A “build it and they will come” approach to web design is an uniformed approach. Still, some people ignore UX completely or forge ahead with limited knowledge only to find out later that users are bouncing off their brand new web pages like ping pong balls.
Then there’s mobile UX concerns to think about. With mobile devices proliferating and their users becoming more adept at using them, expectations are high. Not only are you expected to have a responsive mobile design, but the overall experience you deliver must be fast and easy for users.
Even if you understand that UX is an essential part of web design and internet marketing, you may still be operating under some misconceptions. Are you really following UX best practices? See if you’ve subscribed to any of these UX myths:
UX Myth #5: Users Don’t Scroll
Although you still need to prioritize your above-the-fold content and make it compelling, a well-structured page with an “information scent” will, in fact, encourage visitors to scroll.
- 76% of users scroll; 22% scroll to the bottom regardless of page length. (ClickTale Scrolling Report)
- People read longer, scrollable pages faster than multiple pages. (Software Usability Research Lab)
- Page design can convince users that scrolling is worth the effort. (Nielsen “Scrolling and Attention”)
- Keep your content on one page with a format that invites scrolling.
- Persuade readers with content above the fold that scrolling down will benefit them.
- Provide a “takeaway” nugget of information, summary or point at the very bottom.
UX Myth #4: The Three-Click Rule
If you don’t make people think about where to click, extra clicks have no negative effect on their satisfaction or success. As long as the link path to the targeted content is clear and logical, more clicks can actually improve usability.
- Users don’t get frustrated by more links. (UIE “Testing the Three-Click Rule)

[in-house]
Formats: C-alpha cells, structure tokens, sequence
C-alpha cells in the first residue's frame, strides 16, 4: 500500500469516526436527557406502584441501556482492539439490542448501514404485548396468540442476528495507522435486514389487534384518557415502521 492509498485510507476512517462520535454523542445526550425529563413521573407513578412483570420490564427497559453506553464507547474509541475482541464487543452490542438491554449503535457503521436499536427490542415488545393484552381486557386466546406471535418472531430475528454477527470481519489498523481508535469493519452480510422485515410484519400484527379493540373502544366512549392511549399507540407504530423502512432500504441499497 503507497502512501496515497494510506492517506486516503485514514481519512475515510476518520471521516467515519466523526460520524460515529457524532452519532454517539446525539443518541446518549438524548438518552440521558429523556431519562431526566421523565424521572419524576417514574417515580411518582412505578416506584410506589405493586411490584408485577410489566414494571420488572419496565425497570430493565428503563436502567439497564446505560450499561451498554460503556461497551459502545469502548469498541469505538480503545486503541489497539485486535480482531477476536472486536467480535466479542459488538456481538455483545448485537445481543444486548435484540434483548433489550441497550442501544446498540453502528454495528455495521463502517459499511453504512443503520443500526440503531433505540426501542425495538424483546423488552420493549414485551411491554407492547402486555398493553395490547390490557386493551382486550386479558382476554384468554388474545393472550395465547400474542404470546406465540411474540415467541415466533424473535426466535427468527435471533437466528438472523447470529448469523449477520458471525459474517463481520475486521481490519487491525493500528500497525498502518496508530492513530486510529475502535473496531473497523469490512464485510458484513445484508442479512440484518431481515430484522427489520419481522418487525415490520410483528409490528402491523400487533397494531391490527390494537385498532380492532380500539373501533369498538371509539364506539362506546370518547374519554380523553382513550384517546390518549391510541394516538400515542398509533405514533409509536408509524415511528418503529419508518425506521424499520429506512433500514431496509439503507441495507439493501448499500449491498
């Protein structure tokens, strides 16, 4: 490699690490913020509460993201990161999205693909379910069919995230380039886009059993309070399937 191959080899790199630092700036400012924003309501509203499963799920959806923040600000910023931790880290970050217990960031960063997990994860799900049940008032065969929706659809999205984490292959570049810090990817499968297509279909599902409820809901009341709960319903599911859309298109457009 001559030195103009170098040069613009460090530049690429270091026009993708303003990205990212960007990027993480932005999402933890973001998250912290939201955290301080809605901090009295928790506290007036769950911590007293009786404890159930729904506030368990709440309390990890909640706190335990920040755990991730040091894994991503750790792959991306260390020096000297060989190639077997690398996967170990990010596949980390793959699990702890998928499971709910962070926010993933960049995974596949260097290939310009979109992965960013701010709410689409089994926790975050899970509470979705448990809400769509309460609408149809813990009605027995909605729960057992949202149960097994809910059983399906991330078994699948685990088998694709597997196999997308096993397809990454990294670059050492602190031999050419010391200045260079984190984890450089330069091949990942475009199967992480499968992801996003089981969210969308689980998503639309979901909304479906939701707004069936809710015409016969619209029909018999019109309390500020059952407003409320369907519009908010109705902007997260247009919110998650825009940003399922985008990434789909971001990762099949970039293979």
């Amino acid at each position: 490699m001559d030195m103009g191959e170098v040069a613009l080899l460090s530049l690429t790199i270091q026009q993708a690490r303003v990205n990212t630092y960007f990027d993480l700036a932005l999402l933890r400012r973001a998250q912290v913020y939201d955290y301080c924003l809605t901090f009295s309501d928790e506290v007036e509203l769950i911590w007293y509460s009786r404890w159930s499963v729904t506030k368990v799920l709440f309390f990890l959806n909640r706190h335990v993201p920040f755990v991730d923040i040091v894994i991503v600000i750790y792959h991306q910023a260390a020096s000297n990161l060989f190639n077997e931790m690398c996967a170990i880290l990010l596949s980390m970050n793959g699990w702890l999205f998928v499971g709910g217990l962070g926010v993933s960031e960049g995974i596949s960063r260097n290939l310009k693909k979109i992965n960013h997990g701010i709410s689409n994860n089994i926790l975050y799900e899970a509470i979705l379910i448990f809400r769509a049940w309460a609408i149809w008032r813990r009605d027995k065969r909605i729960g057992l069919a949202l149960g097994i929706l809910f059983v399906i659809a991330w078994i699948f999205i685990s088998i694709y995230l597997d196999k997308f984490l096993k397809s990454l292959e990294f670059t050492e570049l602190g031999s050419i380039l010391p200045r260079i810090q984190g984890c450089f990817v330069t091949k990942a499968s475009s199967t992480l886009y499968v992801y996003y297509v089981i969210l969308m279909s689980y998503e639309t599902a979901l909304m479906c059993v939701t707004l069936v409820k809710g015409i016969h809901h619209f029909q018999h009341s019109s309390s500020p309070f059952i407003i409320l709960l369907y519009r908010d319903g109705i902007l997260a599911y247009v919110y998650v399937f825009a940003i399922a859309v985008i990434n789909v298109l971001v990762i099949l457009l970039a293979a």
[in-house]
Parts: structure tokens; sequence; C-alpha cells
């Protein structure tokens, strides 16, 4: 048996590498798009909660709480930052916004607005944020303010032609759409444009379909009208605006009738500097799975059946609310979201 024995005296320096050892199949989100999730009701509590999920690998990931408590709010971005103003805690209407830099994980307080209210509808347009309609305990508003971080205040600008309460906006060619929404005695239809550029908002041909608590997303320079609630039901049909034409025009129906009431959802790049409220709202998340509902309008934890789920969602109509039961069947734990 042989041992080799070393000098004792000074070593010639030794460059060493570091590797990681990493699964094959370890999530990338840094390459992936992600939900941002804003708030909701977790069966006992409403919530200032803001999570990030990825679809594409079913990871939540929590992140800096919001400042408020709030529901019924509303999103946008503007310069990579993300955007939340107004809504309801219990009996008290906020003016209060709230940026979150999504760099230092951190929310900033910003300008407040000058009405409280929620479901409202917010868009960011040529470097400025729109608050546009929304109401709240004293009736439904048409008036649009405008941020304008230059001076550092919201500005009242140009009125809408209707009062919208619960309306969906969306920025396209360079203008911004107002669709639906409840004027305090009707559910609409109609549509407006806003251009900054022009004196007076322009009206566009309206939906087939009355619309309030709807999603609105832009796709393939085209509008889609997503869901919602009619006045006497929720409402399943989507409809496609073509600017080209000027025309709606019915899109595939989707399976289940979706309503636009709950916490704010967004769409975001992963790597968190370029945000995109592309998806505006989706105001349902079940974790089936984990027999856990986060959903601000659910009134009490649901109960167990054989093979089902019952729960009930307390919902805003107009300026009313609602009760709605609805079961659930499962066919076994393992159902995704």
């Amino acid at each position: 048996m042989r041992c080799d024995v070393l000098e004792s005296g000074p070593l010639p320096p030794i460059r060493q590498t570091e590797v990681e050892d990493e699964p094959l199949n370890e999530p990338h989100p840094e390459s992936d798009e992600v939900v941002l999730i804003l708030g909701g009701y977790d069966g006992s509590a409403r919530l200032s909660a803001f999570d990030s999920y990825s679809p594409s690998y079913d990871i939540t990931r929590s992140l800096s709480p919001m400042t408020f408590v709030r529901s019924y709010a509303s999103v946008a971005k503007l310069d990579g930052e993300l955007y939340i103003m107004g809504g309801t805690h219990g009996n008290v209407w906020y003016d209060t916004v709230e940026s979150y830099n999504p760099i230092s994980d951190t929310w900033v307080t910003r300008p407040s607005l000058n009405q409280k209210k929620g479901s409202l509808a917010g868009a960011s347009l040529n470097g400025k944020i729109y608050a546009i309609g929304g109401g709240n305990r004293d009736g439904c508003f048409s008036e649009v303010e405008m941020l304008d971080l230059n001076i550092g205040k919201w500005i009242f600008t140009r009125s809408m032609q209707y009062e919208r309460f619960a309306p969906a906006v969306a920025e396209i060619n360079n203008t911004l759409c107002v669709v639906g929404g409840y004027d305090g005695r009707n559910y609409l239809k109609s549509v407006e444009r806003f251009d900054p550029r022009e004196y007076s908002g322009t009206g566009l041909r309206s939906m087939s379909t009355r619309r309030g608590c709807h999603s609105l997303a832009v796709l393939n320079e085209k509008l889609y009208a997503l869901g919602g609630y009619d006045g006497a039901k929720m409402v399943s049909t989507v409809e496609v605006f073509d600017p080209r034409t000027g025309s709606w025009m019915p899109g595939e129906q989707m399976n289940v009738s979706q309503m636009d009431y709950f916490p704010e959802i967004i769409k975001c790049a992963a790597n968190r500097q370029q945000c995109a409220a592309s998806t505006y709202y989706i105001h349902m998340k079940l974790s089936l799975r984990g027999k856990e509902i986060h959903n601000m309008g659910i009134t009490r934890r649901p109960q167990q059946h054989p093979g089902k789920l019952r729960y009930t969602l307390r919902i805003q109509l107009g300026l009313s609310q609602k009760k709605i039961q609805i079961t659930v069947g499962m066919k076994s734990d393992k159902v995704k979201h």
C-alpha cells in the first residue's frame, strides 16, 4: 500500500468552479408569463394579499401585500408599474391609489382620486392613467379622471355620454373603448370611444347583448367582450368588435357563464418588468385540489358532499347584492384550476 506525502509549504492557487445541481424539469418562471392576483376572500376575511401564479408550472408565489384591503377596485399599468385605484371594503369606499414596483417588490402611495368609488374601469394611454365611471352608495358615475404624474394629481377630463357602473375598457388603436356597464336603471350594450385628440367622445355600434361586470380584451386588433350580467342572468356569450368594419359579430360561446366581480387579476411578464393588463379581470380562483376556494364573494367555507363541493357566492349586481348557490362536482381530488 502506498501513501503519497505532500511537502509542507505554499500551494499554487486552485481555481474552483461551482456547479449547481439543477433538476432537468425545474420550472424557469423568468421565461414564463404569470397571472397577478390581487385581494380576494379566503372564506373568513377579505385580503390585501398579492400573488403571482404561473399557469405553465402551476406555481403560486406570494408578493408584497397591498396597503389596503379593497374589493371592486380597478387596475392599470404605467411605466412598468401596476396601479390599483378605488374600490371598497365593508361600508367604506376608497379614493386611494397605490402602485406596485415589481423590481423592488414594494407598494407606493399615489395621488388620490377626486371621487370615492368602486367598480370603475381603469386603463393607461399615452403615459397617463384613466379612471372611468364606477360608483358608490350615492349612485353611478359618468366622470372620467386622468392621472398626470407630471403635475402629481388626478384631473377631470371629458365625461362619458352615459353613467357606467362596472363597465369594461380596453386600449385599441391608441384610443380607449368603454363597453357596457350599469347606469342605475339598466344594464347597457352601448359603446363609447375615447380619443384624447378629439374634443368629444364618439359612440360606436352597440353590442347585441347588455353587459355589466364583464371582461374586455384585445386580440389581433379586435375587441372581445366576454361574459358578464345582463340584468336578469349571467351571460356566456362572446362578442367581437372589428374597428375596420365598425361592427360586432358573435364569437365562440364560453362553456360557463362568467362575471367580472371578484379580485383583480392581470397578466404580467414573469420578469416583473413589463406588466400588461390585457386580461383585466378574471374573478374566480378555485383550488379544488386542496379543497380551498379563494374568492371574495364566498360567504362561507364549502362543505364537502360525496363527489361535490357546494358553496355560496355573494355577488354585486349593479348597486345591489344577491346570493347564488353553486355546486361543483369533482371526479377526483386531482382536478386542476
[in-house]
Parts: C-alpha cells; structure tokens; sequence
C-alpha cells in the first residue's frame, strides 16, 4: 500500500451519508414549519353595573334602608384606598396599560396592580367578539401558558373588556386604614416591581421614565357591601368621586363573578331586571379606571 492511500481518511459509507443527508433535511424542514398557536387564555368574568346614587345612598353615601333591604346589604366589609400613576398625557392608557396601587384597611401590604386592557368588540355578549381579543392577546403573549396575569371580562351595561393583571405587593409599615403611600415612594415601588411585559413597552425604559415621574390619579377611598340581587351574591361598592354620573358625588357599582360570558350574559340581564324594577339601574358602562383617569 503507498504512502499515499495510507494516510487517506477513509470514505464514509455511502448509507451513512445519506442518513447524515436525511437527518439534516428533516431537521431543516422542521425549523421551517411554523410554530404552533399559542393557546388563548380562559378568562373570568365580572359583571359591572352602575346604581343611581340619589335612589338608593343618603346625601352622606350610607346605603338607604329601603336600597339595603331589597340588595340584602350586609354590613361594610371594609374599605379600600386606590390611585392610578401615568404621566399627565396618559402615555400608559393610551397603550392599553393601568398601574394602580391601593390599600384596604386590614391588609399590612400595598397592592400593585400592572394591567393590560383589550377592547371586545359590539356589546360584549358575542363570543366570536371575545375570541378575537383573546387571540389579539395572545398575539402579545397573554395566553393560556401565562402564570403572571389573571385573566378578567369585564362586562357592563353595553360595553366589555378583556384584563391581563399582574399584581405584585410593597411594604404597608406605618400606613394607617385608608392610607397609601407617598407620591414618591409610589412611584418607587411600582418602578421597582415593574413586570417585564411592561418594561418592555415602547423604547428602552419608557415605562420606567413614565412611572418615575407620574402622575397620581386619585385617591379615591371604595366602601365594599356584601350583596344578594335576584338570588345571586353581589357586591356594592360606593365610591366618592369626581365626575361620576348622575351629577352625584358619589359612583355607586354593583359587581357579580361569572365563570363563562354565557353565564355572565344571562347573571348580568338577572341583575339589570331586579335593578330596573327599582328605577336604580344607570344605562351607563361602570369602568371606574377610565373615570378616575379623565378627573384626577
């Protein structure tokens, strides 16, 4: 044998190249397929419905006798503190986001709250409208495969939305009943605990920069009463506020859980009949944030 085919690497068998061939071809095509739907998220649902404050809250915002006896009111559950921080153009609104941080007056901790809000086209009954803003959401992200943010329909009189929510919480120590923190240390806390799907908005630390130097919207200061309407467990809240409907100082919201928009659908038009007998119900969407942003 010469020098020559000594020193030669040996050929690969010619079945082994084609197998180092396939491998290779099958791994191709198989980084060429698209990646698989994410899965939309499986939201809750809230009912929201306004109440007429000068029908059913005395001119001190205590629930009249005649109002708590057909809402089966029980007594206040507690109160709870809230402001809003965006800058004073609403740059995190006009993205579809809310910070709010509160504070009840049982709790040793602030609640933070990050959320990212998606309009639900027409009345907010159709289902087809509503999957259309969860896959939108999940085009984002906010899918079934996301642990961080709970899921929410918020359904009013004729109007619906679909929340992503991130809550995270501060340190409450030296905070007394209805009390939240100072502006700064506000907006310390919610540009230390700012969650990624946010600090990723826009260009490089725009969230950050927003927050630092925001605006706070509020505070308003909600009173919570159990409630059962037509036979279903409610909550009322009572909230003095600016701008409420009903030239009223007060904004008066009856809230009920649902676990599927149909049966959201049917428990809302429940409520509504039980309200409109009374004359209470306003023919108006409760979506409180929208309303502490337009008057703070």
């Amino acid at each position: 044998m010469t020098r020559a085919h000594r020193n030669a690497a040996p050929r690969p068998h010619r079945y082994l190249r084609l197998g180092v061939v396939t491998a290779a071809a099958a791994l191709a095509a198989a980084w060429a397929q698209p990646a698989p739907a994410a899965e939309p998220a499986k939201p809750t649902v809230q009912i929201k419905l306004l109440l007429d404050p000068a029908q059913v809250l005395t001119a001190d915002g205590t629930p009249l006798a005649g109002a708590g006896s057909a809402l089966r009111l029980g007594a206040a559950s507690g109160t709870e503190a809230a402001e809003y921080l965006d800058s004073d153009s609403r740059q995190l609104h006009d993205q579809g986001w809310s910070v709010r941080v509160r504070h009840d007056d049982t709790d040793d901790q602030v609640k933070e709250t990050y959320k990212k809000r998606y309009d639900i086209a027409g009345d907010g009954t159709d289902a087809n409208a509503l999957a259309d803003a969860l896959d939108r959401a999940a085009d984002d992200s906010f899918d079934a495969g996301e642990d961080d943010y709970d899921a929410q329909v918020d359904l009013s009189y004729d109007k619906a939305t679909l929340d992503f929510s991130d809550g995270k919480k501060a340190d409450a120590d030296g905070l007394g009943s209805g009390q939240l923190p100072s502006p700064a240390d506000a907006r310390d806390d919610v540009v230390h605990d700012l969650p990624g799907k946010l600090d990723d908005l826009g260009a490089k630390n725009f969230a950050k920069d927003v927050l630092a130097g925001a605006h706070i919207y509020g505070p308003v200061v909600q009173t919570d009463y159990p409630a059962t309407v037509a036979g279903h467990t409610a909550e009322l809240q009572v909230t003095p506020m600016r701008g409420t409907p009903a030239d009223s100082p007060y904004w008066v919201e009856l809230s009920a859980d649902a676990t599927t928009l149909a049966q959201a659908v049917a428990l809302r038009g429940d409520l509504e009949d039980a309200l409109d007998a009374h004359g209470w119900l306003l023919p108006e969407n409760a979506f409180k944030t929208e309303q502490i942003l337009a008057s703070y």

- Additional clicks improved people’s ability to find products by 600%. (Neilsen “Prioritizing Usability”)
- It’s not the number of clicks, it’s clear labeling that’s important. (Getting Confidence From Lincoln)
- Label clicks with self-explanatory text.
- Ensure that each click clearly leads users closer to their goal.
- If more clicks are logical, don’t be afraid to go with it!
UX Myth #3: People Read Web Pages
Users skim pages for chunks of pertinent information. Make it easy for readers to find what they’re looking for! Useful and/or entertaining content will entice visitors to take the time to read word-by-word. Content on mobile should be shorter and use more images for engagement and larger buttons and clicks for easy tapping.
- Most visitors scroll through about only 50-60% of your page. (Chartbeat)
- Uses read less than 20% of all text. (Nielsen Eye-Tracking Study )
- Concise, scannable copy can improve usability by over 120%. (Nielsen)
- Get to the point! Keep it short and aim for an average word count of 600.
- Write concise webpages with headings and bulleted lists for people to scan easily.
- Put your most important information in the top 40-50% of the page.
UX Myth #2: Users Will Like The Design That You Like
You are not your user, so don’t design for yourself! What’s the point of deploying “your” design if users hate the layout or can’t find what they’re looking for? When people respond positively to your website and can use it intuitively, that’s good design.
UX can even be more critical for mobile layouts. Offer a nice balance of quality photos, text, buttons and icons in a way that allows users to scroll, share and click one-handedly.
- Designers with UX knowledge create better websites (Research + Interpret + Produce = Design)
- Business people can’t see from their customer’s perspective (The Curse of Knowledge)
- User goals are business goals. (UX Without User Research Is Not UX)
- Seek designers who will develop a new or modify a current site from a UX standpoint
- Design for your target market.
- Test! Test! Test!
UX Myth #1: Usability Testing Takes Too Long And Is Expensive
UX testing can be a quick and affordable method for ensuring the success of your online marketing. Choose a designer who’s up on the latest UX research and recruit users for testing and feedback.
- Usability testing can be fast and inexpensive. (Nielson “Misconceptions About Usability”)
- 3-4 participants can usually point out the most glaring usability issues (Don’t Make Me Think)
- Simple prototyping can actually save you time (Using Clickthrough Prototypes)
- Recruit a few loyal customers to test and provide important UX feedback.
- Find out what your customers’ main needs and questions are — provide essential information and answers.
- Use A/B wireframes or prototypes to test concepts early in the design process.
You Don’t Know What You Don’t Know
You may think that you don’t have time, your concept isn’t ready for testing, or that you already have lots of feedback or analytics.
Without user research or usability testing, your decisions could be a waste of time and money. Protect your website and mobile design investment by using informed, experienced designers who can implement UX best practices.